My grandmother painted many paintings of the Pacific Grove train depot (since torn down) and the Glass Bottom Boat pier, since washed away by storms. Her repeated paintings were done due to many changes in the geography / paint through the ages. Her skills were never considered, given her M in Art from California plus continuing education in art in San Francisco Art Institute (now the Mark Hopkins Hotel) and designing stages and costumes in Hollywood’s early days, then making her mark on public education prior to returning to her roots in Fresno, CA — then retiring to the family retirement community of Pacific Grove…
Nevertheless, the community of Pacific Grove annually celebrates my grandmother, Louise McCaslin, for chronicling their history in oil and watercolor. Most of the images in her paintings are long lost to the wrecking balls, but these paintings live on.
All of this has given me much more appreciation for her numerous paintings of Lover’s Point, the Glass Bottom Boat Pier, the Pacific Grove Train Depot, the Pacific Grove Lighthouse, etc. Each of these art works is unique.
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Revisiting a past concept
by David Glover, West Hollywood, CA, USA
I have had requests from legitimate art collectors who want essentially the same painting that I have sold years ago. I would never try to imitate the original painting stroke-for-stroke but I do keep all of my original reference studies and material and I have on occasion created another version of my painting. Of course, they are similar but likely not the same size and just visually familiar. Because of the differences inherent in making another painting of the same composition in another year with different energy, the next painting stands on its own merit. For artists, creating new compositions is always a challenge and it’s actually enjoyable to revisit a past concept and see what new elements and twists can come out of the same idea.
Certainly the collector appreciates that you can deliver a painting of a subject they truly love. Every second version has been a fulfilling experience for the collector and a bit of fun for the artist.
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Third attempt the best
by Susie Cipolla, Whistler, BC, Canada
Last year I had a client request an “identical” copy of a small bear painting that I was selling through my Gallery. It turns out that he had taken a picture of it and then came back a couple of days later to find that it had been sold. The chance of that happening is slim to none but happened anyway. He wanted the same size and with a shiny lacquered finish that I had had great difficulty applying effectively on the first painting. The Gallery took a deposit so I was on. I told them that it would have to be a different size so I went with one slightly larger. Anyway, I made the painting (it was slightly better than the first one) but I screwed up the finish and had to throw it out. My third attempt at the same image, without the fancy topcoat was by far the best painting of the three. Maybe I have to paint an image three times to get a good outcome.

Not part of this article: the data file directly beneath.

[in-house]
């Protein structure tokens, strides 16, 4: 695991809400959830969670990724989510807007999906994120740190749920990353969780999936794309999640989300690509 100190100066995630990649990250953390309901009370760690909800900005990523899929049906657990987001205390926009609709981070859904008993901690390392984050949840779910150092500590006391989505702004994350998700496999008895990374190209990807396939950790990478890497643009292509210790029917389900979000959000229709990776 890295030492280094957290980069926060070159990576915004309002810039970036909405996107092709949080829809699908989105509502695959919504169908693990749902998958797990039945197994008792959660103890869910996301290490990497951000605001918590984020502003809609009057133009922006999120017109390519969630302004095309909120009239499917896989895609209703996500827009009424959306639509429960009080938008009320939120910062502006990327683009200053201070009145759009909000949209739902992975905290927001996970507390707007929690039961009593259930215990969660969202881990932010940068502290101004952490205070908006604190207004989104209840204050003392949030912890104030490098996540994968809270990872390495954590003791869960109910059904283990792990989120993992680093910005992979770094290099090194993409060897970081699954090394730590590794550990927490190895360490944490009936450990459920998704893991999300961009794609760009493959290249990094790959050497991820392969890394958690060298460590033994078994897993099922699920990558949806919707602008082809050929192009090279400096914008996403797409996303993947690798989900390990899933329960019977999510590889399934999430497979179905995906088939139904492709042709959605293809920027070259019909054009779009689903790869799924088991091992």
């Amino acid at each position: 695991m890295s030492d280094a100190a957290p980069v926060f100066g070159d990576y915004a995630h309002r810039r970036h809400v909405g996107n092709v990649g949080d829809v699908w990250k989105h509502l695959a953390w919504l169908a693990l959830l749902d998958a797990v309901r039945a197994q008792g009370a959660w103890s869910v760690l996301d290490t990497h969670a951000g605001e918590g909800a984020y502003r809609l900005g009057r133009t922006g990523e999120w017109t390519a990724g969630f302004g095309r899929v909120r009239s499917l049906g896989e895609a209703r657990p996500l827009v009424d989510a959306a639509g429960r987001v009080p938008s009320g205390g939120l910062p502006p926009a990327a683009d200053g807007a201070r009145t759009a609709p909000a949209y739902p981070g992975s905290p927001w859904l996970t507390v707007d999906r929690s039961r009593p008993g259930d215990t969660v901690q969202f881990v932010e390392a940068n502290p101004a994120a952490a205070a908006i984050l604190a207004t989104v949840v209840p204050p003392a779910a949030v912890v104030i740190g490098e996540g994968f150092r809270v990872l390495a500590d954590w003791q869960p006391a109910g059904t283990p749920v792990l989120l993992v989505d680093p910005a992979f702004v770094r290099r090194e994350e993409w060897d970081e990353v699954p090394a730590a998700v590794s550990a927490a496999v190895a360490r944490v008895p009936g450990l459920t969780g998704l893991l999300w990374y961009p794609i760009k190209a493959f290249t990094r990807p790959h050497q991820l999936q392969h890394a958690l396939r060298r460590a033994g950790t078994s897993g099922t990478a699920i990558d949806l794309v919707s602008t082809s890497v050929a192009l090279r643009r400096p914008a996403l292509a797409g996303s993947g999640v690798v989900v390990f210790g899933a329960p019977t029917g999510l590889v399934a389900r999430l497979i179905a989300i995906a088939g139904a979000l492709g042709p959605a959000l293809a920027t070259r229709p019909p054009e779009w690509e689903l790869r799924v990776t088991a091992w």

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Realistic, non-objective painting
by Joe McAleer, Bonita Springs, FL, USA
I wrote an interesting blog about exactly the same thing. I copied a same abstract painting much larger. The two processes were so amazingly different. It was the first time I tried to reproduce one of my original abstracts. Here is the blog post. I had just finished painting a small abstract (12 x 12 inches) that I called Breakthrough. It was a very important piece to me because it was a total departure from my recent work of the last 5 years. The process of painting the original (important word here) piece was intuitive, deep within the unconscious, fraught with doubt, fear, sometimes self-loathing. Half of the time I spent sitting in a chair 10 feet away, just looking at the work, trying to figure out where to go next.
After finishing the painting, my only regret was that I wished I had painted it larger. So I did exactly that. I painted the smaller piece larger and this time I used a 36 x 36 inch canvas. I used the grid method of enlargement to copy a line drawing of the smaller piece to the larger canvas. I then set about to reproduce the images, colors, tonal values, etc. The painting took me about a quarter of the time to do, and when it was done it was virtually a replica of the smaller piece. The process of painting the larger piece was so different, it startled me. There was none of the previous process at all; no uncertainty at all. Hence, “Realistic Non-Objective Painting.”
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Insurance policy: siblings or twins
by Phil Chadwick, Southampton, ON, Canada
In 2012 I was commissioned to paint a 4×6 foot canvas celebrating the “50 Years of Our Flag.” The Canadian Maple Leaf Flag was first raised on February 15th, 1965 and it was a huge achievement of fellow Brockvillian, John Ross Matheson among others. In fact I am working on this canvas with John who lives nearby my studio.
For me, a 4×6 foot canvas is a big deal! At least 3,456 square inches plus the wrap around. I wanted this art to be the very best of my career and I needed insurance. So why not paint two and promote the “best” as the official painting of the 50 Years of Our Flag Project? All winter and spring was spent painting obsessively on these two canvases. My wife thinks I have OCD (Obsessive Compulsive/Creative Disorder). For once she is wrong.
My “darlings” were painted together inspired from the same plein air parents but they are not identical! I toyed with the weather and cloud formations but from a distance only a meteorologist would see the differences or care. I also adjusted the transitions from one subject to the next as I wrapped the Canadian Maple Leaf Flag with Canadian styled art. Just yesterday I noticed that the brush was starting to “dab” repeatedly. Being the person behind that brush, I decided that it was time to “step away from the easels.” If I worked any more trying to make my offspring “perfect,” I would likely hurt them. Sometimes you can save a painting with a single sweep or kill it with a thousand strokes. It is time to release them into the bigger world away from my studio.
My insurance policy that produced twins when only one was desired leads me to the dilemma as to what to do with them? I won’t hide the fact that the official “best” painting has a sibling. They are destined to be separated at birth but the new adoptive parents have the right to know. Plato said that “there is no harm in repeating a good thing,” but I feel it is wrong to hide the existence of any siblings.
There is a lot more to this story — much of it has been revealed on my blog.